Confederate “heritage,” as a unifying theme for the white South, also obscures the way that white elites use the white working class to do their bidding by pitting them against those with whom they have more in common economically than those in power. The path for the rise of the Southern Democratic Party, known as the “White Man’s Party,” was paved with racial violence. White elites showed their thanks by erecting Confederate monuments.
This isn’t just a Southern problem. The president of the United States has unleashed a new generation of domestic terrorists. During the presidential campaign, and now from the seat of power in the White House, Mr. Trump’s talk of building a wall, his denigration of women, his ban on transgender soldiers and his circle of nationalist advisers embolden the very people who showed up in Charlottesville chanting, “Jews will not replace us.” Us, of course, are the dispossessed white, heterosexual men who long for a return to an imagined patriarchy where they have a seat at the head of the table, even though, in reality, those seats are reserved for white elites.
And once again, rather than seeing clearly that Confederate monuments stand at the very center of the white-supremacist imagination, too many people are clouding the issue. Some of my fellow historians have naïvely suggested that we need to keep them to teach us the darker lessons of Southern history.
But at what cost? What the events of this past weekend have made clear is that for several generations, the Lee monument and others like it have assisted the cause of white supremacy and the deadly violence that has accompanied it. This is why communities across the region have a moral obligation to take up the cause of removing them. Artifacts of hate will be lost, but their history and meaning will not.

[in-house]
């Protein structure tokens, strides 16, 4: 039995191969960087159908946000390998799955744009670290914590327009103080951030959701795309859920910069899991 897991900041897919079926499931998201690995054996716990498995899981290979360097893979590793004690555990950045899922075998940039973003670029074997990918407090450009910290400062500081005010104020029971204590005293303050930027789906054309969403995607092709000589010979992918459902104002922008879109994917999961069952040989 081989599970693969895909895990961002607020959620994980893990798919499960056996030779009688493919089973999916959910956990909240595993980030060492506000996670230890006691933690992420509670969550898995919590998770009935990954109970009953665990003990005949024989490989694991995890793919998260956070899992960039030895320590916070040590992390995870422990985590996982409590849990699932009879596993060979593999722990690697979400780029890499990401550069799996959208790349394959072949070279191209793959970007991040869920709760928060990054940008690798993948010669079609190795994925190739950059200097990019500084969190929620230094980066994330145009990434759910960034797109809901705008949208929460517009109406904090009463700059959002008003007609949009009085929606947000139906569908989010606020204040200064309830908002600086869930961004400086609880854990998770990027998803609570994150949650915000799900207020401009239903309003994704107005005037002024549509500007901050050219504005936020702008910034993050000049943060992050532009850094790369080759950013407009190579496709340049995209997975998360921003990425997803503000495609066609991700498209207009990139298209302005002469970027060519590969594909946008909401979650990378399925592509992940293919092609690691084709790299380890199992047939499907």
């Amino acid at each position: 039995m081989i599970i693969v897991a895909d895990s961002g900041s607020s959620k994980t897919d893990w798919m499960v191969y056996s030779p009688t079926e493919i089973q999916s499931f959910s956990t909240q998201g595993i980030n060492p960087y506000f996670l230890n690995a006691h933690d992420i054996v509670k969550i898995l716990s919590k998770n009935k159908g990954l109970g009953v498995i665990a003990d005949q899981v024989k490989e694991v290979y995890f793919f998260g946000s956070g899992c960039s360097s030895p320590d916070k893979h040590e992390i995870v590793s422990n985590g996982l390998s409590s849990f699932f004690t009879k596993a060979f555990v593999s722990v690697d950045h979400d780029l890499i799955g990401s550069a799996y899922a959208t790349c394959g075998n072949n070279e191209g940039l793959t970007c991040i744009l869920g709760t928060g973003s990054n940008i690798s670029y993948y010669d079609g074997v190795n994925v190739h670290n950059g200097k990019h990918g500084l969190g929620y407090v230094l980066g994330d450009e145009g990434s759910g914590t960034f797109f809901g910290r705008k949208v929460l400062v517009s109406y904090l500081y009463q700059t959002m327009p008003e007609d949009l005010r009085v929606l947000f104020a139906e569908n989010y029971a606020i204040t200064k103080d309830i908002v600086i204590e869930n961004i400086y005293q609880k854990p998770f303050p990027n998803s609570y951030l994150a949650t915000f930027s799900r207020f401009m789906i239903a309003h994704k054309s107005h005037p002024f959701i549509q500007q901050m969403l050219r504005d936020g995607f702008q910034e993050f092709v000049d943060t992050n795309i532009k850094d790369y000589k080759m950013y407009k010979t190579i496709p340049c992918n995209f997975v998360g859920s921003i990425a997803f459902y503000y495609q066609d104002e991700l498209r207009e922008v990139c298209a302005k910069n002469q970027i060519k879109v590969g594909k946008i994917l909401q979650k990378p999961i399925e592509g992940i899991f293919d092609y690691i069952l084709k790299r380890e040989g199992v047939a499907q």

While what happened in Charlottesville is a stain on our nation, we should remain hopeful for the future. Those who gathered in the name of hatred and bigotry did so under the banners of defeated regimes. This does not bode well for their cause. Truly patriotic Americans, of all colors and creeds, can and should stand up to them as they did this past weekend. But we also need leadership at all levels of government to condemn not only their actions but also white supremacy itself.
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Youmay not have a masters degree but all you have mastered came in degrees . You may have only one Bsc but a lot of "those" people still talk BS ...... and you might have never gone to school but now you own your own School . YOU ! 9jabook.com knowledge meets Brand & Social